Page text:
Cutting and the Pedagogy of Self-disclosure

Cutting and the Pedagogy of Self-disclosure

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This is a candid look at a form of self-injury that is increasingly prevalent but rarely discussed. Cutting, a form of self-mutilation, is a growing problem in the United States, especially among adolescent females. It is regarded as self-destructive behavior, yet paradoxically, people who cut themselves generally do not wish to die but to find relief from unbearable psychological pain. Cutting and the Pedagogy of Self-Disclosure is the first book to explore how college students write about their experiences as cutters. The idea behind the book arose when Patricia Hatch Wallace, a high school English teacher, wrote a reader-response diary for a graduate course taught by Professor Jeffrey Berman in which she revealed for the first time that she had cut herself twenty years earlier. At Berman's suggestion, Wallace wrote her Master's thesis on cutting. Not long after she finished her thesis, two students in Berman's expository writing course revealed their own experiences as cutters. Their disclosures encouraged several students in another writing class to share their own cutting stories with classmates. Realizing that so many students were writing about the same phenomenon, Berman and Wallace decided to write a book about a subject that is rarely discussed inside or outside the classroom. In Part 1, Wallace discusses clinical and theoretical aspects of cutting and then applies these insights to several memoirs and novels, including Susanna Kaysen's Girl, Interrupted, Caroline Kettlewell's Skin Game, and Patricia McCormick's Cut. The motivation behind Wallace's research was the desire to learn more about herself, and she reads these stories through her own experience as a cutter. In Part 2, Berman focuses on the pedagogical dynamics of cutting: how undergraduate students write about cutting, how their writings affect classmates and teachers, and how students who cut themselves can educate everyone in the classroom about a problem that has personal, psychological, cultural, and educational significance.Your essay should be on one or at most two books on the reading list and is due no later than the second class on which we discuss the book(s). ... A paper on two books is due on the second class on which we discuss the second text. ... You dona#39;t need to write a diary on the book on which you are writing your formal essay.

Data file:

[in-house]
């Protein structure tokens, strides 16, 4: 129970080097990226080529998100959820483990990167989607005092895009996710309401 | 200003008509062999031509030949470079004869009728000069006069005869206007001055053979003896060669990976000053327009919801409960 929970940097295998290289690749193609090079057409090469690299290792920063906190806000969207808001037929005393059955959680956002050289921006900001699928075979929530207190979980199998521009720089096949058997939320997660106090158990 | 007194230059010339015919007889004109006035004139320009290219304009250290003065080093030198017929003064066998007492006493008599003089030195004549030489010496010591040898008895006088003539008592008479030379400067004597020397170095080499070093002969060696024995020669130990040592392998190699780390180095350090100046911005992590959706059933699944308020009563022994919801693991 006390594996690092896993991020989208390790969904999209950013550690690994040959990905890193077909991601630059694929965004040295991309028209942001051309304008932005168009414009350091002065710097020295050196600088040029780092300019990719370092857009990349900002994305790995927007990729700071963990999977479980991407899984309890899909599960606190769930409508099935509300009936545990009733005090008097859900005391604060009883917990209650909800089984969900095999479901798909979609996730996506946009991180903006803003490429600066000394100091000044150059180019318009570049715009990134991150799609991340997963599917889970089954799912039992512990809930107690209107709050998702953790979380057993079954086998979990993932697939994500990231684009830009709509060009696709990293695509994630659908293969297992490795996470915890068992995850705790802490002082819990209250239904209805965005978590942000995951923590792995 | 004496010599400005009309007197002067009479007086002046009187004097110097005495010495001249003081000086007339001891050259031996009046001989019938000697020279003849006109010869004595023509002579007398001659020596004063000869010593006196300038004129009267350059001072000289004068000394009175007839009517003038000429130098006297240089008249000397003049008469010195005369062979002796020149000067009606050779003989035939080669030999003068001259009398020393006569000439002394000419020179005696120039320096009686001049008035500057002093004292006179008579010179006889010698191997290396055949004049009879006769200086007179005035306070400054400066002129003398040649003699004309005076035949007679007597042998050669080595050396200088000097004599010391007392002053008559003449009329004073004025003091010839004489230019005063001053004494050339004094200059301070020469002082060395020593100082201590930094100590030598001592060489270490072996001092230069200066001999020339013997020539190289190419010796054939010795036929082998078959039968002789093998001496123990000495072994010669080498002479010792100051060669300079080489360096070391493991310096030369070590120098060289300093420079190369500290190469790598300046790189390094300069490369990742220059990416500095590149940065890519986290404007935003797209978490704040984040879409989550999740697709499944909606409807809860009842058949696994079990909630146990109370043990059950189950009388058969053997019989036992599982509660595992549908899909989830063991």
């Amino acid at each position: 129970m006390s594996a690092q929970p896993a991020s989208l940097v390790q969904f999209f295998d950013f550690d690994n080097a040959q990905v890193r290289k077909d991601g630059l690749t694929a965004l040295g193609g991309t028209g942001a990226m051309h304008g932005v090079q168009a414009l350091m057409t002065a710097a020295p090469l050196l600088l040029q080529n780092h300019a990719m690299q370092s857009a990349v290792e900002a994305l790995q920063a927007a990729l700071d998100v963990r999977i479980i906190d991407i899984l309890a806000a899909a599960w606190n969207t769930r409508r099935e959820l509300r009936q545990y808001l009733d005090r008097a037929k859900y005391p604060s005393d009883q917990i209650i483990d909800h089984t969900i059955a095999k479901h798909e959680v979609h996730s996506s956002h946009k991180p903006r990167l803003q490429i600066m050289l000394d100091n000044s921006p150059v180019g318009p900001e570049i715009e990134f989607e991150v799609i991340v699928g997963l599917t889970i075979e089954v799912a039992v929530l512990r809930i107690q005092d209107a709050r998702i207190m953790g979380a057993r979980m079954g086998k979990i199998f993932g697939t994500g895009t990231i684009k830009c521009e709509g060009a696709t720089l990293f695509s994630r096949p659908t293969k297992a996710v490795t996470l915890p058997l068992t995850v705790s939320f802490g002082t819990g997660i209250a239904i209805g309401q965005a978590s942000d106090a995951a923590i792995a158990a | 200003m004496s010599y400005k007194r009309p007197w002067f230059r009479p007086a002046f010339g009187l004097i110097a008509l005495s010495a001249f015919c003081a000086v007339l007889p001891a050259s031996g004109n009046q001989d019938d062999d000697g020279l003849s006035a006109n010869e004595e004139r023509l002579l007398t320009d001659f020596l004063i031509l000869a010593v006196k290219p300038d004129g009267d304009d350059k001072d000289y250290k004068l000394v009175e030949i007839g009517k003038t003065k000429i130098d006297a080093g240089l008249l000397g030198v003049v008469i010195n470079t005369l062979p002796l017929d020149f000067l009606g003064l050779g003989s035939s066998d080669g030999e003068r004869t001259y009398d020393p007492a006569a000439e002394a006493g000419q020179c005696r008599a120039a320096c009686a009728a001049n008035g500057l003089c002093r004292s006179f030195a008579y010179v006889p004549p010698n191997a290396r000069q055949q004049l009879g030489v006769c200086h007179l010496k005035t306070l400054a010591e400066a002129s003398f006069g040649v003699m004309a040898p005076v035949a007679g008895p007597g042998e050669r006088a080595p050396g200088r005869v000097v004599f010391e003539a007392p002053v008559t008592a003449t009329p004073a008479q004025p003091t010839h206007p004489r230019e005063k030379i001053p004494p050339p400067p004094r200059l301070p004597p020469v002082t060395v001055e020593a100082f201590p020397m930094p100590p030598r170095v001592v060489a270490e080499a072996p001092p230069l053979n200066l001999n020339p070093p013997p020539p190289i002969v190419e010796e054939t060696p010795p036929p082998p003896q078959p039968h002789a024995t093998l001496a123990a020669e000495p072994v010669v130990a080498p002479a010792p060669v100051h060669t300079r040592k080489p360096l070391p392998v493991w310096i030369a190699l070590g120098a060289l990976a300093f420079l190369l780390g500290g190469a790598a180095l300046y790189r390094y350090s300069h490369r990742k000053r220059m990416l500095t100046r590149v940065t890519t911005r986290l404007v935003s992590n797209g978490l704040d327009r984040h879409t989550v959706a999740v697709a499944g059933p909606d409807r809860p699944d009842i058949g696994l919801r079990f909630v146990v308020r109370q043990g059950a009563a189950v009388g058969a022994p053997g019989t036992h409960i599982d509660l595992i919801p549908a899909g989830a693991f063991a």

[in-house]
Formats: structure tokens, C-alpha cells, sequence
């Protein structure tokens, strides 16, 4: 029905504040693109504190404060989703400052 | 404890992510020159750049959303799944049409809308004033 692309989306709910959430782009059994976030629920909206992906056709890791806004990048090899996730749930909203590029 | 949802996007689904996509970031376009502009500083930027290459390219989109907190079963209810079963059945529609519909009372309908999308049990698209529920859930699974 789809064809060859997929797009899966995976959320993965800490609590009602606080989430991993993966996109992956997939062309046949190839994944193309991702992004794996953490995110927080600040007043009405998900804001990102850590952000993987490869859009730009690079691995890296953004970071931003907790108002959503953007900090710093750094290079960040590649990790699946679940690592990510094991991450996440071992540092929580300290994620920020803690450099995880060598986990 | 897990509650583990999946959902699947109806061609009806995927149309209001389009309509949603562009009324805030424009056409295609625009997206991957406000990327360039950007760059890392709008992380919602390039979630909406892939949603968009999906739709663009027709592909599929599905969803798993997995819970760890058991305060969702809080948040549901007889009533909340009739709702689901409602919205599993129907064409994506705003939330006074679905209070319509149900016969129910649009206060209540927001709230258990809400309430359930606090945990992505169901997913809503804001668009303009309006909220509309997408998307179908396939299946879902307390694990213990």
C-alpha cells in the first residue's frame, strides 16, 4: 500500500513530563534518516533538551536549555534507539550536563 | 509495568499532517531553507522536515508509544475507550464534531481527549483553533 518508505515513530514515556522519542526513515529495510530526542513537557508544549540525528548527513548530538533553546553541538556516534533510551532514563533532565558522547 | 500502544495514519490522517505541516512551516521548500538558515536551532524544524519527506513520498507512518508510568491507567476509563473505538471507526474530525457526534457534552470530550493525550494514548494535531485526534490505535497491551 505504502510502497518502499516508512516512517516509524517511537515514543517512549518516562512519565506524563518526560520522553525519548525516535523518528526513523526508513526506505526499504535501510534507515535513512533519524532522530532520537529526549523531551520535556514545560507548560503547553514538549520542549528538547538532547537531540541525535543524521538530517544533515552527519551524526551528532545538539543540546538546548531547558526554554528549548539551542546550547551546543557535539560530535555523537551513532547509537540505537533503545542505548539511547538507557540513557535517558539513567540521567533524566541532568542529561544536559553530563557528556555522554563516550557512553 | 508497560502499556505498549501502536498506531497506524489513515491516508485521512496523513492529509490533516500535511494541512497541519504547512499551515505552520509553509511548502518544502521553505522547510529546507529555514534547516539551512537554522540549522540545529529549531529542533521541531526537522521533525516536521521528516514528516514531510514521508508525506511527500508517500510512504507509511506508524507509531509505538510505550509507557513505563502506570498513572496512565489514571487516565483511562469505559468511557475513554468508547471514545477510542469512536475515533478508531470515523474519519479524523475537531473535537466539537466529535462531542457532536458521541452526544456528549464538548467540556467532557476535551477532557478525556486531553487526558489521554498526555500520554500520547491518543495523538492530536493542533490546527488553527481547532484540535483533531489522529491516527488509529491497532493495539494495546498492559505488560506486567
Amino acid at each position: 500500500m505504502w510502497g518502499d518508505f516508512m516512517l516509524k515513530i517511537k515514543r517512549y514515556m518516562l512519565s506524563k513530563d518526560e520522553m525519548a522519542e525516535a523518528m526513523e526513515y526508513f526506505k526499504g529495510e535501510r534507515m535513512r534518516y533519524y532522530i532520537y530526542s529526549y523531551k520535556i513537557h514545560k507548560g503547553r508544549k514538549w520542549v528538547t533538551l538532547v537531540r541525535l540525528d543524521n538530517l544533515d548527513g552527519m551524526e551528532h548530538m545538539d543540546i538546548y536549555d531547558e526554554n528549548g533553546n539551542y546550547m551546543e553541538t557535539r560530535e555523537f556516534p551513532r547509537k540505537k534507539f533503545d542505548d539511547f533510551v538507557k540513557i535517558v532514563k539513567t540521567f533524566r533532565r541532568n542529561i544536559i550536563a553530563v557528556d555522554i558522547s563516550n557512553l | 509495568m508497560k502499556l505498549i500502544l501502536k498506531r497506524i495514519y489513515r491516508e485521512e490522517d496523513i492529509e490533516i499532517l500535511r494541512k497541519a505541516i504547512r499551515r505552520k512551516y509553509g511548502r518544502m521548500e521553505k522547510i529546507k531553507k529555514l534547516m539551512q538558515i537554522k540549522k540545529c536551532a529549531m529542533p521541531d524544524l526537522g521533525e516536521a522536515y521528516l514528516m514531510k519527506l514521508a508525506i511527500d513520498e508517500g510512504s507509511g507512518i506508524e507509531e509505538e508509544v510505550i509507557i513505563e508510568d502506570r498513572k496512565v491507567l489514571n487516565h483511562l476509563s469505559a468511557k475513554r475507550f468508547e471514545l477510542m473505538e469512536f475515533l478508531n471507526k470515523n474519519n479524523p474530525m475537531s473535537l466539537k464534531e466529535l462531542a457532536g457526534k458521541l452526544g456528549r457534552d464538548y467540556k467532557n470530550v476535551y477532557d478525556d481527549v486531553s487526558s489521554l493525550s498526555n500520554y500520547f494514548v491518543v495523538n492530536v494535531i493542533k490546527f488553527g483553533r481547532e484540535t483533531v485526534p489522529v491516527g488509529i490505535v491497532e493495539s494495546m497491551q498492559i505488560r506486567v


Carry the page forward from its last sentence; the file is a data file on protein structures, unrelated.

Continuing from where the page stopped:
Title:Cutting and the Pedagogy of Self-disclosure
Author: Jeffrey Berman, Patricia Hatch Wallace
Publisher:Univ of Massachusetts Press - 2007
ISBN-13:

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